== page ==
The National Assembly also decided to contact representatives of the world church in Rome and ask them to bring Iceland and Icelanders under their ecclesiastical rule. In 1056 the first Icelandic bishop Ísleifur Gizurarson, was ordained in the Cathedral in Bremen, Germany. He settled in Skálholt in the south of Iceland. His son, Gizur Ísleifsson, established the diocese and began to divide it into parishes. In 1106 another episcopal seat was established in Hólar, in the north of Iceland. Until 1104 the diocese of Skálholt was under the jurisdiction of Bremen-Hamburg. From 1104 to 1152 Iceland was under the Metropolitan at Lund in Denmark (now in Sweden). In 1152 the episcopal seats of Skálholt and Hólar came under the new Archdiocese of Trondheim in Norway. A number of monasteries and convents, of both St. Benedict and St. Augustine Order, were founded in Iceland. They were, along with schools in Skálholt and in Hólar, the main-centers of education and culture. Around 1200 were 220 churches and 290 priests in both dioceses. (The country's population was ca. 80.000). Thanks to the influence of monks and priests a rich culture developed, not least in poetry. Ancient sagas and laws were recorded. Furthermore, monks and other people working in the church initiated progress in agriculture and in the infrastructure of society.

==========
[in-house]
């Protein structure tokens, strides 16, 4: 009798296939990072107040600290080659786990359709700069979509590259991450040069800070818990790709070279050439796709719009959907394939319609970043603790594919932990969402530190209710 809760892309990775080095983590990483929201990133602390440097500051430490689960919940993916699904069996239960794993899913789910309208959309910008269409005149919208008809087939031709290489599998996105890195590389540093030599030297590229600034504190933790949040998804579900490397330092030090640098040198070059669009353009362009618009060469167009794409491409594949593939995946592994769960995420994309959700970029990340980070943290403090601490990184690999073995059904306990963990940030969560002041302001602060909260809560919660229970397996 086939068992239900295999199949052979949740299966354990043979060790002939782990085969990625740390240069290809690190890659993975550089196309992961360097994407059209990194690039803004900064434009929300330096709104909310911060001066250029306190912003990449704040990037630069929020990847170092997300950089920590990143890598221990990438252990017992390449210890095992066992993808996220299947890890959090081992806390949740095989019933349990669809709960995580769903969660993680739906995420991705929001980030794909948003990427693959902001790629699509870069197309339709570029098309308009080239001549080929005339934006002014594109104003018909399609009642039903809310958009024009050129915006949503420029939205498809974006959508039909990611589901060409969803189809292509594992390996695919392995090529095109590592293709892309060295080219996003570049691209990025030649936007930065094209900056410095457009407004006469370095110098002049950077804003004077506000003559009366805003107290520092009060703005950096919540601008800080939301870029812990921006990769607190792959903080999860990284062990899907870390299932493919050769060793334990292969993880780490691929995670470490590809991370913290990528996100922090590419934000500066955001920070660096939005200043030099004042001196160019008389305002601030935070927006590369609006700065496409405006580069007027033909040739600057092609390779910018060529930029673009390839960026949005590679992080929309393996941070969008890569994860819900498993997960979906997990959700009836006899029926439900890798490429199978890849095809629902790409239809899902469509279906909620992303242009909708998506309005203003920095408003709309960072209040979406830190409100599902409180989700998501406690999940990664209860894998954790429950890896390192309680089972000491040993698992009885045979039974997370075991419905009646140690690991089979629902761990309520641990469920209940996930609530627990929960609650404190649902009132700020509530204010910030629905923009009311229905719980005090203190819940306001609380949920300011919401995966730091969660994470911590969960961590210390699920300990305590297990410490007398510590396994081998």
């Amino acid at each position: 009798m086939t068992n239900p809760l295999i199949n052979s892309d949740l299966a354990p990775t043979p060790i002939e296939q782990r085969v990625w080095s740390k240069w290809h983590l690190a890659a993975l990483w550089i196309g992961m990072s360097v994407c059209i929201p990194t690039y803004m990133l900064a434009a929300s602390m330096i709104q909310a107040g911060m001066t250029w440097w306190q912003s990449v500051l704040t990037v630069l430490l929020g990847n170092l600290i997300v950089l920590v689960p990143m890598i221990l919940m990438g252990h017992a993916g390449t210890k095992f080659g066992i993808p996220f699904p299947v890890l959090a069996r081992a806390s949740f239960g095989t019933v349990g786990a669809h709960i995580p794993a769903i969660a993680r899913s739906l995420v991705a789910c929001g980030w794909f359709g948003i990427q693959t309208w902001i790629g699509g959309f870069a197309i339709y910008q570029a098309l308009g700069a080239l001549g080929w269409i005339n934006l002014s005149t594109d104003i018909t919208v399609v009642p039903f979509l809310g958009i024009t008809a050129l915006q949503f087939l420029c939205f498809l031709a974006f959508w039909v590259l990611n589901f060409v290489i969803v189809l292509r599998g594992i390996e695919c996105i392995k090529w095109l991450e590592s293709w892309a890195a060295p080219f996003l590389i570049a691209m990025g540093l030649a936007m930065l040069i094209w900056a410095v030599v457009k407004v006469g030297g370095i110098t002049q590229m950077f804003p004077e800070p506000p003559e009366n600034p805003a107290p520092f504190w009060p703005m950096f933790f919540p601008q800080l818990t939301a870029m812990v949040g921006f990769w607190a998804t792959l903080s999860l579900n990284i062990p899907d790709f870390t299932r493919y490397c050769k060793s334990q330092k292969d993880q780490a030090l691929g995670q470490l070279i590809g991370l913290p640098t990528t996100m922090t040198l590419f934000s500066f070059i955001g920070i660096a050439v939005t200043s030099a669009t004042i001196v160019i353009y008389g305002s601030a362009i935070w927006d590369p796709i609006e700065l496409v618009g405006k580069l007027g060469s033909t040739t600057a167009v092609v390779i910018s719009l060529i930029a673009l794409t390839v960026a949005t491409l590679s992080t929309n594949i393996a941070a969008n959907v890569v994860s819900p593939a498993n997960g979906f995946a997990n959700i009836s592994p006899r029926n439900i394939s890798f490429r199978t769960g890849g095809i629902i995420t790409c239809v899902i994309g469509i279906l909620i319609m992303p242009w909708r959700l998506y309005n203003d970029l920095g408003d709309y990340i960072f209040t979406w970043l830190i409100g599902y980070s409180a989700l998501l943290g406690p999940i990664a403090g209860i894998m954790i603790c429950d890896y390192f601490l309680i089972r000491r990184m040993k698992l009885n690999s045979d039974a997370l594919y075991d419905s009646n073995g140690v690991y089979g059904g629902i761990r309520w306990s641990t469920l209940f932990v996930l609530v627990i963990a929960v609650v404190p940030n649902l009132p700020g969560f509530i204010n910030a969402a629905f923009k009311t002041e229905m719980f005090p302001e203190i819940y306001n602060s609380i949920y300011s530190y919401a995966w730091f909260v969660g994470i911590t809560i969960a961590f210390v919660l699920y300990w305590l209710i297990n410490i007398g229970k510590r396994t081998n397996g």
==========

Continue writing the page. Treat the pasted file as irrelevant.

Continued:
The most important medieval bishop was Þorlákur Þórhallsson. He was bishop of Skálholt 1178-1193. He studied in France (Paris) and in England (Lincoln) and was influenced by the reform of the universal church in the 12th century. He also tried to reform the morality of pastors and laymen and claimed jurisdiction over church property from the hands of laymen. The success of this, however, was limited. He was already regarded as a holy man during his lifetime. He was locally canonized five years after his death. In 1984 Pope John Paul II declared him “The patron saint of Iceland.” Many of his successors continued his work and the influence of the Church began to grow and became well established. The Pope´s authority was never questioned. From the 14th century and onwards the Christian law was accepted, also by the public.